SSTP is a Microsoft-made VPN protocol that is best used for legacy applications.

Pros:

  • Good at bypassing censorship
  • Native Windows support

Cons:

  • Limited compatibility with other OSes
  • Closed source
  • Owned by Microsoft

The Secure Socket Tunneling Protocol (SSTP) is another protocol that Microsoft developed as an “upgrade” from PPTP and L2TP/IPsec. As a closed-source protocol, SSTP isn’t auditable by the public at large, which means it could harbor flaws that we aren’t aware of yet.

It’s natively supported on Windows, which can be advantageous for bypassing network restrictions or censorship. However, its compatibility is also limited to these systems, making it an unpopular choice for commercial VPN applications when compared to better alternatives like OpenVPN, IKEv2 and WireGuard. 

Notes From the Lab: Technical Analysis

SSTP relies on the secure TLS/SSL protocol for encryption and runs over port 443, which makes it difficult to detect — great for unblocking content and bypassing censorship. 

What About Proprietary Protocols?

When shopping around for a VPN, you might come across a more ambitious provider that has developed its own VPN protocol. We generally advise our readers to avoid these kinds of protocols because they are often closed source, like Hotspot Shield’s Catapult Hydra protocol.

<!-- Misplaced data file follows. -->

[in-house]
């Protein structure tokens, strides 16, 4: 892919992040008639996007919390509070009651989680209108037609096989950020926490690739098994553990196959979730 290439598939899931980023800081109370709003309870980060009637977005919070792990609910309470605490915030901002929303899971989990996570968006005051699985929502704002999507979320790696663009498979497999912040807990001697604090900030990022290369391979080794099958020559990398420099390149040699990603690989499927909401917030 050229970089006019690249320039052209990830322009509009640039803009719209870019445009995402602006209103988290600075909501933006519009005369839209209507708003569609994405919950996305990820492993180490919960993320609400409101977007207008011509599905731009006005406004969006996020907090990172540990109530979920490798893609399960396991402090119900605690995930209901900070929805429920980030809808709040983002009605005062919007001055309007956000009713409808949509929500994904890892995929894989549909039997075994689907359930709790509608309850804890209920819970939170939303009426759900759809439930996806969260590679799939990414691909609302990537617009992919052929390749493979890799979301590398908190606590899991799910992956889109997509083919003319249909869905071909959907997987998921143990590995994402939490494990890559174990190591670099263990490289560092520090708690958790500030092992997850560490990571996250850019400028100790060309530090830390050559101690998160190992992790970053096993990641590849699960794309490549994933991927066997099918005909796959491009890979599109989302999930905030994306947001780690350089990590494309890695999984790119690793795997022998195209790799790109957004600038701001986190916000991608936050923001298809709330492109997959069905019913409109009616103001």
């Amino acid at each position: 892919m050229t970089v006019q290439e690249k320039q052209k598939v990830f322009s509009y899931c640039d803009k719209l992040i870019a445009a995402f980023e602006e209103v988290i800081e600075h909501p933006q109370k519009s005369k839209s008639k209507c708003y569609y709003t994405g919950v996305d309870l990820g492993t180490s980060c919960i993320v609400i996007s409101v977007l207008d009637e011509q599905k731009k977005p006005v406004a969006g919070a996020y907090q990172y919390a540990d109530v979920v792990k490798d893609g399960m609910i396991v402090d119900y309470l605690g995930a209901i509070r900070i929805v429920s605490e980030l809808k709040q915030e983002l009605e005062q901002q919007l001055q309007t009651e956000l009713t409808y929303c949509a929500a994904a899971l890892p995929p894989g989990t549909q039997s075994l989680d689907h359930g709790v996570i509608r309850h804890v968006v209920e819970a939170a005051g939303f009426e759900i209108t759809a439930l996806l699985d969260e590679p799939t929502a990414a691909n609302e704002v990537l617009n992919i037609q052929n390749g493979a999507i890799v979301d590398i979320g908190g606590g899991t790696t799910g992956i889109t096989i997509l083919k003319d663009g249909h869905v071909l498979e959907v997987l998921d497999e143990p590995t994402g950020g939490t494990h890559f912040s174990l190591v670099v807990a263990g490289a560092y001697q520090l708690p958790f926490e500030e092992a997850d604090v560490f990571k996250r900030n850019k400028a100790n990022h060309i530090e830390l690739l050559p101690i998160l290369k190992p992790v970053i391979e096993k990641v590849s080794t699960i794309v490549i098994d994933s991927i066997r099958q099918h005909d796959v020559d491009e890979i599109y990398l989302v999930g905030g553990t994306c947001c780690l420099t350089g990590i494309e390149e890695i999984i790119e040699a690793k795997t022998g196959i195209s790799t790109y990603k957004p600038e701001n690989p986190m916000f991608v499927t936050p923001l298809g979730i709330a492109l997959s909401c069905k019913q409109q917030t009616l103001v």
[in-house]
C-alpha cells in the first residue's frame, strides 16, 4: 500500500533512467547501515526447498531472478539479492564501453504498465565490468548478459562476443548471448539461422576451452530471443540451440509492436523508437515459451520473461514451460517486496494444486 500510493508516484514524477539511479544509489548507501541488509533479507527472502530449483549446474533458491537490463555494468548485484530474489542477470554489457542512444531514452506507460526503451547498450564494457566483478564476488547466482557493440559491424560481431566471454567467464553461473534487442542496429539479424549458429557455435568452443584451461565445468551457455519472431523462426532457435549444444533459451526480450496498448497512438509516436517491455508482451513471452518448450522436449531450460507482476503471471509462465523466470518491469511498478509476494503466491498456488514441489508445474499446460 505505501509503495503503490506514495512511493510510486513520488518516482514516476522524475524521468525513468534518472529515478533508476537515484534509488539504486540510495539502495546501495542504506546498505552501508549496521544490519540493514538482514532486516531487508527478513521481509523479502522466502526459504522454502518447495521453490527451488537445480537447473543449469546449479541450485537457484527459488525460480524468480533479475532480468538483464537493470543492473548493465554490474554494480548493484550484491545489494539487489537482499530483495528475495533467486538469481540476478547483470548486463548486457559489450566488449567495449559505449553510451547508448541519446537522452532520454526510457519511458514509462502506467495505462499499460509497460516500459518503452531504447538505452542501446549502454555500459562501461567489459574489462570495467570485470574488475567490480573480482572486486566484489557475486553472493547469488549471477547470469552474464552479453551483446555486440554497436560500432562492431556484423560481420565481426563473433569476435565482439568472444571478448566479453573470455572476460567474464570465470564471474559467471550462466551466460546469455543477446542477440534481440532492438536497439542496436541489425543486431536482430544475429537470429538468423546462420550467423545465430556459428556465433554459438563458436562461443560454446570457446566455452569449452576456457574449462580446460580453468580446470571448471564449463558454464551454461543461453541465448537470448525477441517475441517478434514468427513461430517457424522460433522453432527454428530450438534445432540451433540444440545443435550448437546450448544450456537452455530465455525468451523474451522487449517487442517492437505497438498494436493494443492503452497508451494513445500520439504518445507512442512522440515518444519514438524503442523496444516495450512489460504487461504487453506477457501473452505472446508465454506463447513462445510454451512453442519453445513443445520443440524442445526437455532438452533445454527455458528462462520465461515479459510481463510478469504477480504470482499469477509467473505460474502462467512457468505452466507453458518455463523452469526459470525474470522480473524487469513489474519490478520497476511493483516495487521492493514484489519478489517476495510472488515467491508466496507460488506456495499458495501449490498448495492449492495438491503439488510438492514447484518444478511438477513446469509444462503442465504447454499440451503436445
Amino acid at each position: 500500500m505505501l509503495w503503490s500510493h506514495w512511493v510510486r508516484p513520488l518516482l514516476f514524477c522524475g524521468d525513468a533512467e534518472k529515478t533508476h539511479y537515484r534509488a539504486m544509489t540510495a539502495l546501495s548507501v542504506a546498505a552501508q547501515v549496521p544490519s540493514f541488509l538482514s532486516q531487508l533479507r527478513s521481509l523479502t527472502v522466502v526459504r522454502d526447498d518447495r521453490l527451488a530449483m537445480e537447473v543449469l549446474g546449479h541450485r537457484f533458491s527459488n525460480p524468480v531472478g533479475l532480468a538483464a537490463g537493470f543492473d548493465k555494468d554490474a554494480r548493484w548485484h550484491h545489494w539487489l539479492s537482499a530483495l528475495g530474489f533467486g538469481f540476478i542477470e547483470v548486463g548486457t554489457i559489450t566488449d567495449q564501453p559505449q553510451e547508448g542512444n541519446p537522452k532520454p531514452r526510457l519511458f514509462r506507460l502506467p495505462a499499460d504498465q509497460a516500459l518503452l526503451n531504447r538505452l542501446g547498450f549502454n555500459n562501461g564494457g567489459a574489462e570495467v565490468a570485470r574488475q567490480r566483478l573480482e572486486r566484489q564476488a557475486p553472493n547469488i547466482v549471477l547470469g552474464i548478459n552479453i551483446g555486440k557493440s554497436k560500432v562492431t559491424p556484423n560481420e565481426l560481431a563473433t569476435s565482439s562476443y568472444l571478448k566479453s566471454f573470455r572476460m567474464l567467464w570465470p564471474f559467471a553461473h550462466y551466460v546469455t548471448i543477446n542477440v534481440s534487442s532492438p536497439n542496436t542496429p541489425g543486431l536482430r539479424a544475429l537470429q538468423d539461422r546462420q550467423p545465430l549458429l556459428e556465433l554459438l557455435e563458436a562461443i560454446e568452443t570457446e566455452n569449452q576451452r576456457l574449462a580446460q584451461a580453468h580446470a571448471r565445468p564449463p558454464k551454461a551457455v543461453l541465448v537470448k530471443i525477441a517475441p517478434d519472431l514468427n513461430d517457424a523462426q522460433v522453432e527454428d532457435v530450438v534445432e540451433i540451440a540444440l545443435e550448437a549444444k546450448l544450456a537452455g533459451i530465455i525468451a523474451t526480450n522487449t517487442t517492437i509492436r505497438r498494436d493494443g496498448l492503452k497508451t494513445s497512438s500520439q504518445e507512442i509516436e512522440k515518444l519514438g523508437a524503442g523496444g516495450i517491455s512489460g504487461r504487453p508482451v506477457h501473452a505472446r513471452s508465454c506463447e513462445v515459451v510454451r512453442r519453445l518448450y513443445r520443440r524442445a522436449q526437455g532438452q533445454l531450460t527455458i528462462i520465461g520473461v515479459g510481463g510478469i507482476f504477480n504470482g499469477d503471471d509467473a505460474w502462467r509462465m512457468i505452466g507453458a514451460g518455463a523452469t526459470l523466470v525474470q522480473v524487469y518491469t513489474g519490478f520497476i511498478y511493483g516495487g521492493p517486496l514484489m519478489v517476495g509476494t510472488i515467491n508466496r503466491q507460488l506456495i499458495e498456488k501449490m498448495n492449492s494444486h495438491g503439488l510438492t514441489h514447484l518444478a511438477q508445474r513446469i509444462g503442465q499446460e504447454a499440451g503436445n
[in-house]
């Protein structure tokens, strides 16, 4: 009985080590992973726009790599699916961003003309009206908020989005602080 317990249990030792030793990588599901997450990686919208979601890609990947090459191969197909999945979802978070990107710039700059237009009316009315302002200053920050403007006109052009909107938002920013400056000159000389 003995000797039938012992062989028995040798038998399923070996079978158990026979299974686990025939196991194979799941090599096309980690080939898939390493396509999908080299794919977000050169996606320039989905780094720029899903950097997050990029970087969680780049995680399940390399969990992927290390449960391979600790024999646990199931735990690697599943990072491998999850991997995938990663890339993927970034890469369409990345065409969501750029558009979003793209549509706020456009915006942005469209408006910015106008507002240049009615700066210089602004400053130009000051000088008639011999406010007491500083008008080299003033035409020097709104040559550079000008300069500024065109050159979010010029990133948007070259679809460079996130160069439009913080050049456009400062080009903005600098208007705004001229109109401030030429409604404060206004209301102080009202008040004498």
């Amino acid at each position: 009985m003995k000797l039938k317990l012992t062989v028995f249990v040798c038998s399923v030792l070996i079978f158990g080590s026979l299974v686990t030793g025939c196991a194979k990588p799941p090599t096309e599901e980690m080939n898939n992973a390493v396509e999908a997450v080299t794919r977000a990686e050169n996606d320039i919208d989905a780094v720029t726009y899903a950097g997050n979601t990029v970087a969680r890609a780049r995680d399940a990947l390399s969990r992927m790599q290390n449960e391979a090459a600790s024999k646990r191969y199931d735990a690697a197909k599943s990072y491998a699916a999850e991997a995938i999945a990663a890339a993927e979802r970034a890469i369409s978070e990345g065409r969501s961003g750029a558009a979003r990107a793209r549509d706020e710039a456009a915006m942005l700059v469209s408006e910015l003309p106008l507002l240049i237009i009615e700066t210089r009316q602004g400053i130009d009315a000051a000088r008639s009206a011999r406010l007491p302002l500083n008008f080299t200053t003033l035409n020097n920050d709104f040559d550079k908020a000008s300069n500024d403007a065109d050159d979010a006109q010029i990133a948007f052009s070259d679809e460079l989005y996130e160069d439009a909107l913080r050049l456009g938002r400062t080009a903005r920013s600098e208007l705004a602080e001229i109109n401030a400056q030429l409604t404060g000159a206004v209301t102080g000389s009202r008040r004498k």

Closed-source protocols lack transparency, so it’s hard to verify their security claims or assess potential vulnerabilities. Having no opportunity for community reviews can raise concerns about undisclosed weaknesses or possible security backdoors. That’s why it’s crucial to thoroughly research the provider’s reputation, transparency practices and any independent third-party security audits.

That said, some proprietary protocols are just as good — if not better than — other popular VPN protocols. A solid example is ExpressVPN’s Lightway protocol, which is completely open source and a top performer in our VPN speed test. Another example is NordVPN’s NordLynx protocol. While this is a branded product with a proprietary solution, it’s only a slight modification of the WireGuard base.

What Is the Best VPN Protocol?

Although people will often designate OpenVPN or WireGuard as the best VPN protocol, the reality is that there is no universal “best” VPN protocol. The ideal VPN protocol often depends on your specific needs and priorities. Here are some important factors to consider when selecting a VPN protocol:

  • Security: The chosen VPN protocol must be airtight, use modern encryption and ideally be open source.
  • Speed & performance: All VPN protocols reduce your internet speed, but some are lighter than others.
  • Operating system & device compatibility: Some VPN protocols only work on certain devices or work better on operating systems where they have a greater degree of kernel access.
  • Content unblocking ability: VPN protocols operating on the same ports as regular HTTPS traffic will make your activity look like regular online traffic, so it will be harder for geoblocking systems and firewalls to detect. Obfuscation helps with internet access in restrictive countries like China.

The Most Secure VPN Protocols